A group advocating for ethanol wants the State of California to use real-world data when it comes to carbon analysis. This news release from the Renewable Fuels Association (RFA) says the group is calling on the California Air Resources Board (CARB) to revise its Low Carbon Fuel Standard (LCFS) re-adoption proposal to reflect recent scientific advances and new empirical data regarding the actual impacts of biofuels on global land use patterns.
In comments submitted to CARB Chairwoman Mary Nichols, RFA noted that while steps have been taken to slightly improve the program in the re-adoption proposal, RFA remains “deeply concerned by several aspects of the proposal,” noting that CARB’s inclusion of a flawed indirect land use (ILUC) change analysis “threatens the long-term durability of the LCFS program.”
RFA points to the central role that grain-based ethanol has played in LCFS compliance over the past four years, noting that nearly 60 percent of all LCFS credits were generated by ethanol. Yet, despite the vital importance of grain ethanol to the program, the proposed ILUC penalty assessed against corn ethanol “will make the use of most grain ethanol infeasible for compliance as early as 2016.”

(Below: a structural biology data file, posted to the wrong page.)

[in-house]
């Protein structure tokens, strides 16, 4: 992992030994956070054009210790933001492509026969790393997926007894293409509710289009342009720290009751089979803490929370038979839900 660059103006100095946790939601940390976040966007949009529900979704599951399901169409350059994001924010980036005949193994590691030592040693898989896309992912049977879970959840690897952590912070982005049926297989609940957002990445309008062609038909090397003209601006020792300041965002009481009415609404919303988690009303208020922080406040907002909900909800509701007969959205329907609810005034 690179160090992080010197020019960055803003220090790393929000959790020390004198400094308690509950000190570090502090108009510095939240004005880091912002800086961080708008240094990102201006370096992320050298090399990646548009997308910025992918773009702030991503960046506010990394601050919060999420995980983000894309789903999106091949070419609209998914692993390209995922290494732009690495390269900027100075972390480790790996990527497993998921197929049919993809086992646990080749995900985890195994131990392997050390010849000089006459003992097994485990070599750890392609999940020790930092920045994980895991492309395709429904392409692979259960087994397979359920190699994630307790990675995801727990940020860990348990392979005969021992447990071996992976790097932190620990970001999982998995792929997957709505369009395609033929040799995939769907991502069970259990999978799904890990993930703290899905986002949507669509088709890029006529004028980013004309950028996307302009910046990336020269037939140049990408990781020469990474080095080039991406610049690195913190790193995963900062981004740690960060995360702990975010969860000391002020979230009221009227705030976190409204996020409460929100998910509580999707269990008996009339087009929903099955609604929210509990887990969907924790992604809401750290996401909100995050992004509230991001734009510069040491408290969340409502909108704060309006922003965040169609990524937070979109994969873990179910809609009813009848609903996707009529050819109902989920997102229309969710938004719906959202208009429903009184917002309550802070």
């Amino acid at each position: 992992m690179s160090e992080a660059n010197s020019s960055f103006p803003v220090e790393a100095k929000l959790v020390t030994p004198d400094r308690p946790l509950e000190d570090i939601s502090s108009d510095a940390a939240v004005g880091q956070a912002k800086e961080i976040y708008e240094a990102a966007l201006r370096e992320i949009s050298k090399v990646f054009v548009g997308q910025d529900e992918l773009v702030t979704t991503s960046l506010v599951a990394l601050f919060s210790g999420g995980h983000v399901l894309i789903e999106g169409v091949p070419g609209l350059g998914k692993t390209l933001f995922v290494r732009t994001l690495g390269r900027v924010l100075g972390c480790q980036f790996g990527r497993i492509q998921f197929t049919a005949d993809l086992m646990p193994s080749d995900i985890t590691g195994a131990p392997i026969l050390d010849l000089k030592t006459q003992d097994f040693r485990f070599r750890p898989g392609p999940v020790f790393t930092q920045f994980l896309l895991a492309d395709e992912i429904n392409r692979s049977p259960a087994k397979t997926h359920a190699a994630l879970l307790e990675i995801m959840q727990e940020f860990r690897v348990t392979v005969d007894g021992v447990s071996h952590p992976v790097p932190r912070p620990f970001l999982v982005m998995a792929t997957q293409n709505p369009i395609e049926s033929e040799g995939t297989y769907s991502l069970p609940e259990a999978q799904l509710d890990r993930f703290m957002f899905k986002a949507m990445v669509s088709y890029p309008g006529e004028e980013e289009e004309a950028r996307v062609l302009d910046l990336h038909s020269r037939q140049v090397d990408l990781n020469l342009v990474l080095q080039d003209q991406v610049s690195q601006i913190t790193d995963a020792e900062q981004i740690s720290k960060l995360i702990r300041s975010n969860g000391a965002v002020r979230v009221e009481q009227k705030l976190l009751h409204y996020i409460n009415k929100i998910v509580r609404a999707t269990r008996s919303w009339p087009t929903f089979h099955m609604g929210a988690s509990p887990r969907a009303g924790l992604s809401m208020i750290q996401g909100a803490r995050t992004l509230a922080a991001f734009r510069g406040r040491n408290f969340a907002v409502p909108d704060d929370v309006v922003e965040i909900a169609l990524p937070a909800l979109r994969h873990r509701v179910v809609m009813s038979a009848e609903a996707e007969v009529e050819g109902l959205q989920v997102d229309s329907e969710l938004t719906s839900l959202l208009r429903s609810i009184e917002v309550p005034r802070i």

The comments explain that “CARB’s ILUC analysis remains technically and methodologically flawed, and grossly overstates the land use impacts associated with biofuels expansion.”
RFA points to a recent study by Iowa State University that finds the world’s farmers have responded to increased demand for crops by using existing cropland more efficiently, not by converting native forest and grassland to cropland, as assumed by CARB.